TESTED 12.11.18, SPAIN ON SALE NOW PRICE £52,000 (EST)
Mid-life facelift brings styling tweaks and a new V6 to Stuttgart’s biggest seller
The Porsche Macan was launched in 2014 and recorded its best year of sales yet in 2017. With upwards of 97,000 of these entry-level five-doors finding homes across the globe in those 12 months alone – an outright record for any Porsche model – demand for the Macan is showing little sign of slowing down. By the end of this year Porsche expects close to 400,000 to have found homes over the past five years.
Given that the Macan was still proving to be such an unqualified hit among compact SUV buyers, we shouldn’t be at all surprised to learn that this mid-life facelift amounts to little more than a cosmetically tweaked front end with LED lights, plus a restyled rear that now incorporates a full-width light bar – a nod to the Panamera and Cayenne that have been replaced wholesale in the past couple of years.
In the cabin there is now a 10.9in touchscreen and the latest Porsche Communications Management software, which again keeps the Macan in line with Porsche’s more expensive family models.
No specific claims are made for revised springs rates here or tweaked damper curves there, apart from the usual fine tuning that goes on throughout any car’s life cycle. The V6 engine in this mid-range Macan S is new, however, borrowed from higher up Porsche’s model range. The 3.0-litre unit makes 349bhp and 354lb ft and has its turbocharger located within the valley formed by the two banks of cylinders for sharper throttle response.
Even before Porsche updated the Macan it was comfortably the class leader in terms of handling agility. That’s thanks in part to the clever four-wheel drive, which powers the rear axle until the traction limit nears and the front axle is quickly called into action, and staggered tyre sizes that put more rubber on the road at the rear end.
Post-facelift, the Macan S is as good to drive along a winding road as it ever was. The steering is uncommonly precise for a high-riding car, while the response at the front end is near enough immediate. In many SUVs you can sense a delay as the rear half of the car lazily hauls itself into the corner, but not in this one. What’s most impressive about the Macan S is that you simply don’t have to make any allowances for its elevated centre of gravity. You just drive it the way you would a hot hatchback, for instance, taking note only of the few degrees of extra roll when you really pile into a bend.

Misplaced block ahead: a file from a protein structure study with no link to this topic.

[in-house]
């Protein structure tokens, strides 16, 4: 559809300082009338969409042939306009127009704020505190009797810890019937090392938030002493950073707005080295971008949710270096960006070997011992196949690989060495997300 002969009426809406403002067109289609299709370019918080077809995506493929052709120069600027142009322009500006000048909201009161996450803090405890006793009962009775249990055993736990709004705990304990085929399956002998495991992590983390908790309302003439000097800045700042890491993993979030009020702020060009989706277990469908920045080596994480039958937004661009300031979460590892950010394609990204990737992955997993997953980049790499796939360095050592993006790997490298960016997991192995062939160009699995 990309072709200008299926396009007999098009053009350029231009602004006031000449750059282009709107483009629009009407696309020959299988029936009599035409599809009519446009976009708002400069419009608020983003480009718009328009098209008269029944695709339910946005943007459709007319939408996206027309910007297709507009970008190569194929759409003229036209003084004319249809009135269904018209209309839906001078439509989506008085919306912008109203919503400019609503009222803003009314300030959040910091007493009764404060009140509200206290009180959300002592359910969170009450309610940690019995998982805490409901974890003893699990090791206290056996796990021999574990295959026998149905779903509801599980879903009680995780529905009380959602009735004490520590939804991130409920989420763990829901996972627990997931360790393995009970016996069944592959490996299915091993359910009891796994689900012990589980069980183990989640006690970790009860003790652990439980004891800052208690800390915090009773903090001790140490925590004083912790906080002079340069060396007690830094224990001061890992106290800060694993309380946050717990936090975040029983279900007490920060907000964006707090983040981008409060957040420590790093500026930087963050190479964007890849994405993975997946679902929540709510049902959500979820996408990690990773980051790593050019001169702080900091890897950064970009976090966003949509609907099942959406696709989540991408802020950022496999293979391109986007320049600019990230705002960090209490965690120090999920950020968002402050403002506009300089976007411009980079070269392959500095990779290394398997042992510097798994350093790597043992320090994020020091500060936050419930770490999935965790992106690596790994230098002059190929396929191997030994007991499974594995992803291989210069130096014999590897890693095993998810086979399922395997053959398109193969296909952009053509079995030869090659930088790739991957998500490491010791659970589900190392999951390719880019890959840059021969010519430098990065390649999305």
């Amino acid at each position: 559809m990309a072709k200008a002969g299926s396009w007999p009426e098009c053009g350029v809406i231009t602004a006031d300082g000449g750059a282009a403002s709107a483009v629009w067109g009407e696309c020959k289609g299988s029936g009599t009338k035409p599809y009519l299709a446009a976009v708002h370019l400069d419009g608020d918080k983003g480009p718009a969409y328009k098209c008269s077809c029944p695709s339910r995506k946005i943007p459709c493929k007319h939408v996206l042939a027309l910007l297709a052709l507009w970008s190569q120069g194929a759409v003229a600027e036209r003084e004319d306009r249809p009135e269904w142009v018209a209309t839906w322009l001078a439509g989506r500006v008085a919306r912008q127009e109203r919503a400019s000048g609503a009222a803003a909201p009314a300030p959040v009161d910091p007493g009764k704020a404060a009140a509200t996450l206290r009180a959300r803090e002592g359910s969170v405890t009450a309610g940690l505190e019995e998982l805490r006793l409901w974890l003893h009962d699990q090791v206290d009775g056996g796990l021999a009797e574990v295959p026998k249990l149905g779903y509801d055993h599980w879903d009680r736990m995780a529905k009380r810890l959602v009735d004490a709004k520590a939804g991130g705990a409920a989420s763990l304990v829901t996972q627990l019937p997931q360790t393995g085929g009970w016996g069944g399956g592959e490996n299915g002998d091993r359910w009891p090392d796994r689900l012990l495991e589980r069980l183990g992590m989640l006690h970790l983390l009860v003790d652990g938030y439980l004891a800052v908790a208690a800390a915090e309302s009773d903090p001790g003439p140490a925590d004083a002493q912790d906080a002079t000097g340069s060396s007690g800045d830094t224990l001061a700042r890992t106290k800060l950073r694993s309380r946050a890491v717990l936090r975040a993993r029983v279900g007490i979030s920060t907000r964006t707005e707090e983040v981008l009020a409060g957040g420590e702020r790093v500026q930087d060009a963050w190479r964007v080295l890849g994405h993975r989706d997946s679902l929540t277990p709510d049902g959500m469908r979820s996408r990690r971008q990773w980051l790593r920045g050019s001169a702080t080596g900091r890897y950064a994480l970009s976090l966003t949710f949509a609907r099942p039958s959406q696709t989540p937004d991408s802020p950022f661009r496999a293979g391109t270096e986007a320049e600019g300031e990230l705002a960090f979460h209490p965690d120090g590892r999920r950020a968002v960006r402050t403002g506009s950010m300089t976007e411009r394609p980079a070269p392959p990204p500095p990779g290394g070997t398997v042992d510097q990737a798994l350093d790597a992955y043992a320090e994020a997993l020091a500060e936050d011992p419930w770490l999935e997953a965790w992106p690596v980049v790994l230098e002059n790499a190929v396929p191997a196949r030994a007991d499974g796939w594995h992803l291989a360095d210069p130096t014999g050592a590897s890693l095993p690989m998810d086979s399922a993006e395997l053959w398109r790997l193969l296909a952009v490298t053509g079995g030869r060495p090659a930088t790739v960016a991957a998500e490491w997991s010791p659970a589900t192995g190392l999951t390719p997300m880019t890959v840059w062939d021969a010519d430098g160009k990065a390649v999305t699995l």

The seating position is also unusually sporting for this sort of car, locating the pedals far enough ahead of you that your legs are outstretched, while the steering wheel comes out to meet you. Specify the smaller GT sports steering wheel and you might even convince yourself that you’re driving something from Porsche’s range of two-seaters.
Being so much smaller than a Cayenne, the Macan is easier to slip around town and much more wieldy on narrow roads, although within the cabin it’s no more spacious than a full-size hatchback. On optional air suspension it rides well, rounding off the sharp edges that the standard steel springs aren’t able to smother. However, you’ll quickly undo that advantage by specifying 21in wheels.
The V6 engine is sharp and responsive, as well as being strong enough under a wide-open throttle to make you wonder if a more powerful Macan is really necessary. Bear in mind that once the Turbo and GTS have also been updated, this Macan S will be only the third fastest model in the range.
The Macan S will have a surfeit of both performance and handling precision for the vast majority of compact SUV buyers, but it manages to achieve both without compromising on the refinement and comfort that all customers will value on a daily basis. If ever there was a car to win over the dyed-in-the-wool SUV cynic, then the Porsche Macan S is surely it.
The Macan’s centre console remains the festival of buttons that Porsche has since moved away from with the Panamera and Cayenne. DP
Price £52,000 (est)
Engine V6, 2995cc, turbo, petrol
Power 349bhp at 5400-6400rpm
Torque 354lb ft at 1360-4800rpm
Gearbox 7-spd dual-clutch automatic
Kerb weight 1865kg
0-62mph 5.1sec (with Sport Chrono)
Top speed 158mph
CO2, tax band 196g/km, 37%
Rivals Alfa Romeo Stelvio, Mercedes-AMG GLC43